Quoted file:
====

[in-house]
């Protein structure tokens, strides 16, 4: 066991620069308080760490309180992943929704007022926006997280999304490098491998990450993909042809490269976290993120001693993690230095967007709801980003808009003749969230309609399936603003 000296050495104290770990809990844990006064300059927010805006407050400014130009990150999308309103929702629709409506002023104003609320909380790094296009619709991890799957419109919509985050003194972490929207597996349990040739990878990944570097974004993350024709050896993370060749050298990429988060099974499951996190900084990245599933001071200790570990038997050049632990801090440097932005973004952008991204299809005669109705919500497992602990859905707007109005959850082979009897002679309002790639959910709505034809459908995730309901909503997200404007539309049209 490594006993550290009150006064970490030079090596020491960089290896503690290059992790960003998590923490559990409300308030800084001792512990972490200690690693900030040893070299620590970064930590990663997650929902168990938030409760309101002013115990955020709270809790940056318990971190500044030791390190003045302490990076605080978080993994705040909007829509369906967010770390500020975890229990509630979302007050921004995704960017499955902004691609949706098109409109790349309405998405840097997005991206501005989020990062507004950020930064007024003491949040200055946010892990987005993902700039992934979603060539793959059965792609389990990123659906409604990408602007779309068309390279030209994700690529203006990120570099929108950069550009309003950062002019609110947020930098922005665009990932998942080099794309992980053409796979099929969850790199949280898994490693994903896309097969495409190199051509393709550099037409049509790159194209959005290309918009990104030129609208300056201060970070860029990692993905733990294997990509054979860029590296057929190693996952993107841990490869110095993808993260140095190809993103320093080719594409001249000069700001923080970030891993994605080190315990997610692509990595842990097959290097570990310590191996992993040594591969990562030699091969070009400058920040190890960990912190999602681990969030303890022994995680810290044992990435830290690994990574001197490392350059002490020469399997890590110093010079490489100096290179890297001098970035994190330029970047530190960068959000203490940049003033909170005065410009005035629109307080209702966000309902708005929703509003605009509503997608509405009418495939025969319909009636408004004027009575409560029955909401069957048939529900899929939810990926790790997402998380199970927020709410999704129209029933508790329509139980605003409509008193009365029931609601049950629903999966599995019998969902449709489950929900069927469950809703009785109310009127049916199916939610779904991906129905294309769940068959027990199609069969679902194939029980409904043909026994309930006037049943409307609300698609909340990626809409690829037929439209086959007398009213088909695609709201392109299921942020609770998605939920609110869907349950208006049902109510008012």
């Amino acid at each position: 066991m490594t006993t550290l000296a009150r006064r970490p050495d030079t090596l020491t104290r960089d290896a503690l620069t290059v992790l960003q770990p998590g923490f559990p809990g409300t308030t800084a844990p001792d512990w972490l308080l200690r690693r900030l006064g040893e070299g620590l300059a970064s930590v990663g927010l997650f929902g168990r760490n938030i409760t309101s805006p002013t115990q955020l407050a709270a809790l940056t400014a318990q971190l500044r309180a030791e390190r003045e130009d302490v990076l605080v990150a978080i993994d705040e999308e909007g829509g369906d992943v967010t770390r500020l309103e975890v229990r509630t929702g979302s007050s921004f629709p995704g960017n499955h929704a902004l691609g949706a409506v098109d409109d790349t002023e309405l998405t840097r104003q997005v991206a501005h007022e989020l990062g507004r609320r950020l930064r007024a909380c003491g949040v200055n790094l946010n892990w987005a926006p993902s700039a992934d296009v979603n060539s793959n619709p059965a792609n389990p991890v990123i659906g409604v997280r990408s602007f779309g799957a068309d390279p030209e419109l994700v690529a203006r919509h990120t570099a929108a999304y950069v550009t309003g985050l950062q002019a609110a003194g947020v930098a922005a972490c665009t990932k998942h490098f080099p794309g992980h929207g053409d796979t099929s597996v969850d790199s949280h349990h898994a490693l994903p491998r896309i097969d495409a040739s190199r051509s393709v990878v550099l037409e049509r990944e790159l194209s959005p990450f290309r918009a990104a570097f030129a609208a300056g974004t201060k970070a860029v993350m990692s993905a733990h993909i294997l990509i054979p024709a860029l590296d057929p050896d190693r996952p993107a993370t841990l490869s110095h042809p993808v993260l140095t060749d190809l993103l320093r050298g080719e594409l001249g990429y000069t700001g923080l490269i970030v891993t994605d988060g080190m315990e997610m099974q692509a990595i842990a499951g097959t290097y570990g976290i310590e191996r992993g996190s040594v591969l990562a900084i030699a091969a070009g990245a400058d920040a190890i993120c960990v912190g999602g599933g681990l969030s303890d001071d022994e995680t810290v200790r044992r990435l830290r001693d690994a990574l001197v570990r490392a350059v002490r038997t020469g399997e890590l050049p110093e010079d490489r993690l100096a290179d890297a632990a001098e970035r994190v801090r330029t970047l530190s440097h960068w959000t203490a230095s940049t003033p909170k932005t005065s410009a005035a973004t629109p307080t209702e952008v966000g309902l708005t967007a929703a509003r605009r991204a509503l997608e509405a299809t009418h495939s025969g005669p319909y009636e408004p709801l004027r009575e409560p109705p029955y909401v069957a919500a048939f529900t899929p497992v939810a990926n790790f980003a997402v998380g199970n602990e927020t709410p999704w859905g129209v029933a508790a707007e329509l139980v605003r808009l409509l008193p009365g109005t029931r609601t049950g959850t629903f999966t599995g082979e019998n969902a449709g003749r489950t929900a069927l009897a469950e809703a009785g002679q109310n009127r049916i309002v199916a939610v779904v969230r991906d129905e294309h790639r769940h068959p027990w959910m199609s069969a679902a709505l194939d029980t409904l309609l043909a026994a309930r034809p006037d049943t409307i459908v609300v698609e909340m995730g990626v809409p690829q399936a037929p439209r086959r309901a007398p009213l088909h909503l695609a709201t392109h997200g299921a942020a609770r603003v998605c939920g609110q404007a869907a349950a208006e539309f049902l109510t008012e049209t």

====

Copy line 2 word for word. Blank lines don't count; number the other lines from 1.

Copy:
């Protein structure tokens, strides 16, 4: 066991620069308080760490309180992943929704007022926006997280999304490098491998990450993909042809490269976290993120001693993690230095967007709801980003808009003749969230309609399936603003 000296050495104290770990809990844990006064300059927010805006407050400014130009990150999308309103929702629709409506002023104003609320909380790094296009619709991890799957419109919509985050003194972490929207597996349990040739990878990944570097974004993350024709050896993370060749050298990429988060099974499951996190900084990245599933001071200790570990038997050049632990801090440097932005973004952008991204299809005669109705919500497992602990859905707007109005959850082979009897002679309002790639959910709505034809459908995730309901909503997200404007539309049209 490594006993550290009150006064970490030079090596020491960089290896503690290059992790960003998590923490559990409300308030800084001792512990972490200690690693900030040893070299620590970064930590990663997650929902168990938030409760309101002013115990955020709270809790940056318990971190500044030791390190003045302490990076605080978080993994705040909007829509369906967010770390500020975890229990509630979302007050921004995704960017499955902004691609949706098109409109790349309405998405840097997005991206501005989020990062507004950020930064007024003491949040200055946010892990987005993902700039992934979603060539793959059965792609389990990123659906409604990408602007779309068309390279030209994700690529203006990120570099929108950069550009309003950062002019609110947020930098922005665009990932998942080099794309992980053409796979099929969850790199949280898994490693994903896309097969495409190199051509393709550099037409049509790159194209959005290309918009990104030129609208300056201060970070860029990692993905733990294997990509054979860029590296057929190693996952993107841990490869110095993808993260140095190809993103320093080719594409001249000069700001923080970030891993994605080190315990997610692509990595842990097959290097570990310590191996992993040594591969990562030699091969070009400058920040190890960990912190999602681990969030303890022994995680810290044992990435830290690994990574001197490392350059002490020469399997890590110093010079490489100096290179890297001098970035994190330029970047530190960068959000203490940049003033909170005065410009005035629109307080209702966000309902708005929703509003605009509503997608509405009418495939025969319909009636408004004027009575409560029955909401069957048939529900899929939810990926790790997402998380199970927020709410999704129209029933508790329509139980605003409509008193009365029931609601049950629903999966599995019998969902449709489950929900069927469950809703009785109310009127049916199916939610779904991906129905294309769940068959027990199609069969679902194939029980409904043909026994309930006037049943409307609300698609909340990626809409690829037929439209086959007398009213088909695609709201392109299921942020609770998605939920609110869907349950208006049902109510008012």